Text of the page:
- Liberal party MP Jane Hume, as reported by the ABC’s Patricia Karvelas: “I have spoken to a couple of Liberal MPs, one is Jane Hume, the frontbencher, and she says the Black Lives Matter protests in Melbourne, even though it didn’t spread the virus, that it sent a message to Victorians, Melburnians, that they could be lax”
- Nationals Senator Matt Canavan: “Some implicitly or explicitly encouraged the protests to occur, and that did undermine broader confidence and trust in authority in the regulations. I now worry if we do have to impose more restrictions, it will be much harder to do because governments aren’t trusted as much as they were before this protest”
- 3AW journalist Tony Tardio: ” I see that rally two weeks ago as a watershed moment for Victoria .. people were genuinely happy to follow the rules and respect the fines until 10 thousand people gathered in the city and three were fined .. that changed on that day that is the problem with the rally”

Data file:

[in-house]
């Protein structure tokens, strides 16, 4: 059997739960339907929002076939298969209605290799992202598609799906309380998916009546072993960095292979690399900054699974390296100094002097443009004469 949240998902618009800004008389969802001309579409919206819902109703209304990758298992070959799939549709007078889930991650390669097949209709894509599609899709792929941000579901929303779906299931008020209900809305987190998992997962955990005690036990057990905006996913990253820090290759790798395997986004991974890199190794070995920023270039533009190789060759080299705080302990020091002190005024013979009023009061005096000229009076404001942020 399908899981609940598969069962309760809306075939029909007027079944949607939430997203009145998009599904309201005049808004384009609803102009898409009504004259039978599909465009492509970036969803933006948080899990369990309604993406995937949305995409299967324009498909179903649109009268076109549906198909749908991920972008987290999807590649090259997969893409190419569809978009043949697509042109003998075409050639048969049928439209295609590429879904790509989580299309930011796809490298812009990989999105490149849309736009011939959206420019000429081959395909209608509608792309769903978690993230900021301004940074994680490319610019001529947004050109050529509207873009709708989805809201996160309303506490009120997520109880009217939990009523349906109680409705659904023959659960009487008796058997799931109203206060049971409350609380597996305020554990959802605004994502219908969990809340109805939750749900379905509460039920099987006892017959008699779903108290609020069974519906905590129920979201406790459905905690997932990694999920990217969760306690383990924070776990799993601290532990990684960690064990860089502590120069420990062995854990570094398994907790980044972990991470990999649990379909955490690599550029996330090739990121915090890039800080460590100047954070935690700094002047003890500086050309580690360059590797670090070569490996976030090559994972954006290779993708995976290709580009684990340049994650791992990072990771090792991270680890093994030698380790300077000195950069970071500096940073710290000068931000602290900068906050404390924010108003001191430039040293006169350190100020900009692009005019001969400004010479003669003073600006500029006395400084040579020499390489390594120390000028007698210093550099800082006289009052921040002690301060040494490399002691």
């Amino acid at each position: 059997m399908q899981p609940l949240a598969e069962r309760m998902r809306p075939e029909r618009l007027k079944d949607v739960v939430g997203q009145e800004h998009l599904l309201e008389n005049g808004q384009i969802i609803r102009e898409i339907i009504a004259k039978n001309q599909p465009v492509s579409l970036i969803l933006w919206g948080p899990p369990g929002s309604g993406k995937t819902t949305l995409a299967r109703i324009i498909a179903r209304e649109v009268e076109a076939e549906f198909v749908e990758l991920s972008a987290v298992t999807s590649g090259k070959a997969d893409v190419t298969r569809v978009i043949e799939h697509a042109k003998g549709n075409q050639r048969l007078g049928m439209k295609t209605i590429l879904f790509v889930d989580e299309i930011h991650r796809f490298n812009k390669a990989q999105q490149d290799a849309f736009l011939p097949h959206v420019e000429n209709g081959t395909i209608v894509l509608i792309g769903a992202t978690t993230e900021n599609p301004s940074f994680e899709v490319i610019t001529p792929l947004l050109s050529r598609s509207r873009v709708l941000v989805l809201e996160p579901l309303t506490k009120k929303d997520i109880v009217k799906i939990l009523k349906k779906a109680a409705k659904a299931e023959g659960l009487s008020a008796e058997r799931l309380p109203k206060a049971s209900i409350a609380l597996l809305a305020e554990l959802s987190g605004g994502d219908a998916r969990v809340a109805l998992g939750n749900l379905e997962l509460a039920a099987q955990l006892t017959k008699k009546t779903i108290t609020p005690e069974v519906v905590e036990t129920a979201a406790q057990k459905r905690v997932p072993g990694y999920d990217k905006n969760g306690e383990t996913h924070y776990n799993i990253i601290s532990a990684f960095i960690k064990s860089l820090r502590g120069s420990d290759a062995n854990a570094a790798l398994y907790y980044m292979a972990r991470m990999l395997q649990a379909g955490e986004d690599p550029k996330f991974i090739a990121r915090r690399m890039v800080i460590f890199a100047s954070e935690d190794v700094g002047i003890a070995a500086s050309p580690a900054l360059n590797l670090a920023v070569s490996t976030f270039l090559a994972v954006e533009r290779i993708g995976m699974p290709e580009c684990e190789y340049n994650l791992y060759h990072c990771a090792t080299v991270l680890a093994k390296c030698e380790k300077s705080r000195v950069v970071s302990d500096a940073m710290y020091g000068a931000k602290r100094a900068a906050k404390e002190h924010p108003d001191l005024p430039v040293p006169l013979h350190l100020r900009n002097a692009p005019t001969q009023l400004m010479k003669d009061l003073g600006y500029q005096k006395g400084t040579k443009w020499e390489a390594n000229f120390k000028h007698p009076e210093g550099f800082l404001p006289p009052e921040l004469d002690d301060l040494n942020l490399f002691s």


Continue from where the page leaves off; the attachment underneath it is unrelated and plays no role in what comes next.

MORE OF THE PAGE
- News Corp blogger Miranda Devine: “The protests also gave licence to everyone else sick of being cooped up. A double whammy”
- News Corp blogger Sophie Elsworth writes “Many Victorians stopped listening to their premier ever since the Black Lives Matter protest on June 6. This was the straw that broke the camel’s back”
- The editorial page of The Australian: “When the event was not stopped, and the tens of thousands of people who broke social-distancing laws were not fined as Victoria Police stood lamely by, many others, fed up with isolation and restrictions, gave up on the rules in disgust. They forgot, or chose to forget, there is no room for complacency”
- Sky News Australia host Paul Murray: “Mr Murray said in Australia people are still pretending there is “nothing to see,” despite a recorded rise in Victorian coronavirus cases following similar anti-racist protests”
- Sky News Australia host Peta Credlin: “Victorians have as a result been told to wait another month after initially expecting to return to normality because of the government’s poor response to the protests and the Cedar Meats outbreak, Ms Credlin said”